Saturday, 1 December 2012

9. Gortuts VS Cryptopsy

It is likely that I will face charges of cheating. Perhaps even accusations of laziness. Frankly, y'all can go get nicked. These are two re-issues I bought (and there are several others I want, sigh) which were re-issued on vinyl in 2012. So they count, alright?

First up Gorguts. Obscura is a harrowing listen. It is unrelenting and its emotional dial is set on frantic psychosis for the duration. It is exhausting, impenetrable, opaque and convoluted. Yet for some reason, time and again I am drawn to this album, drawn into it. Obscura is one of the most original, genre defining and genre defying albums in the history of death metal. The guitar tones are relatively clear, crystalline at times, reminiscent of jazz or noise rock, the arrangements are circular, with song like structures spiraling into themselves, challenging the listener down awkward rabbit holes...

Two pieces of information helped me finally get this album. The first was a random internet opinion that argued for an underpinning Assyrian/Egyptian tonality. Apprehended in this way, Obscura sounds like a related yet distinct peer to Nile. The second tidbit was that guitarist Steeve Hurdle suffered from dysthymia, a type of debilitating depression. This latter fact puts a new spin on the approach to vocals and the psychological spaces opened up by the convoluted internal structural aesthetics. This is not about voyeurism and watching a man go mad, rather it is the sound of a man wrestling with his mind, and constructing the world from a unique place.

Obscura is easily one of the most important extreme metal albums of the twentieth century. Get it before the print run sells out. Before this last one, CD copies used to go for $US60. On vinyl for $CND12 you really have no excuse.

Now to Cryptopsy. None So Vile is to brutal tech-death what water is to plants. The rhythmic density of the drumming is intense, the vocals horrifying and the bass is just plain rad. However, what elevates this album above its many competitors is, swing. This baby swings. Contemporary tech-death relies on high frequency meter and tempo changes. Songs progress rapidly rarely giving the listener a chance to find her/his feet.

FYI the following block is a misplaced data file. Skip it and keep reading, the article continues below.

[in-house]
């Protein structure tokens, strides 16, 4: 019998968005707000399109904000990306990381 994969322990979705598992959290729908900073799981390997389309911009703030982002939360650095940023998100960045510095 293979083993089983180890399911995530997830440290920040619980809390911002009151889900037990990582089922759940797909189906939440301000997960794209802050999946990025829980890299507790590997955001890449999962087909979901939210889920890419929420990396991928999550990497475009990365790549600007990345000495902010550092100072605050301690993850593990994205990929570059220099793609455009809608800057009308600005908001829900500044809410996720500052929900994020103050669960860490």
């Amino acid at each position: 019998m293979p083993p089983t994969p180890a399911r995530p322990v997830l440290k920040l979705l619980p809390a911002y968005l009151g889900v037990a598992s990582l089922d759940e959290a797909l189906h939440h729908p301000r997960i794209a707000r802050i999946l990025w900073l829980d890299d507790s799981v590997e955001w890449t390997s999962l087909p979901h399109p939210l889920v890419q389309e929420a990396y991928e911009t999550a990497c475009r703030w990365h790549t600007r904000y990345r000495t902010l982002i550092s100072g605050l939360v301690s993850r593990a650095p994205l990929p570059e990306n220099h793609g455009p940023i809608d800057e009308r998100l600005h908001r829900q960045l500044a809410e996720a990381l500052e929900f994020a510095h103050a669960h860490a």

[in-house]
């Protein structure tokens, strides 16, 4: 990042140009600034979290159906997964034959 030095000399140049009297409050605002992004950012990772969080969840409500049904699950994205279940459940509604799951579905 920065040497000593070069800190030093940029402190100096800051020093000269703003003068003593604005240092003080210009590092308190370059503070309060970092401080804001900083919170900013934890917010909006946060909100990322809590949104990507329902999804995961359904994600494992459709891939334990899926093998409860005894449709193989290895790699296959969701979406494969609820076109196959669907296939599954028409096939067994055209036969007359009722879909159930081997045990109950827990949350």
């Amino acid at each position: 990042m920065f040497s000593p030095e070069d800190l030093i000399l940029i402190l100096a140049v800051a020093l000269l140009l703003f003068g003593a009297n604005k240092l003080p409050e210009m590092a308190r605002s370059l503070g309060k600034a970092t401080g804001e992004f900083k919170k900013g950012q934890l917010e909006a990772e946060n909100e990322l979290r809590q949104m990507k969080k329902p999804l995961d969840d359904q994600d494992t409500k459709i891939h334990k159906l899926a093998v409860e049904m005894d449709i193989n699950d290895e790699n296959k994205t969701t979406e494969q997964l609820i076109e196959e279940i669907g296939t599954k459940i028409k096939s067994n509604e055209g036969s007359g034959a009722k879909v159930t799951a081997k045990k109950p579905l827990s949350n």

None So Vile dares to groove, dares to be listenable and in this way is more dangerous than its competitors. Much tech death requires a kind of musicological aesthetic fluency but this album plain rocks. Do not be mistaken, it is heavy and no doubt exhausting to the novice listener. Nevertheless, pleasure is taken to a new level by the historical and musicological literate listener.

What makes this album so innovative for its time and so exciting even in the present is Flo Mounier's drumming. Cryptopsy are one of the few metal groups led by the drums. Listen to the lyrical ways in which he punctuates blast beats, flying off on a hyper brief effortless tangent, a kiss or a wink to the savvy listener, to the inner drummer in us all. Indeed, None So Vile could likely be stripped of everything but the drums and still sound thrilling. What makes Mounier's performance especially outstanding is that the album was recorded in 1992 before the advent of micro-midi-management of triggered and replaced drums. This is wholly human percussive intensity.

Re-issues of both albums made 2012 a better more historically informed year. Thanks War on Music. And thanks, Canada. What is in your drinking water?

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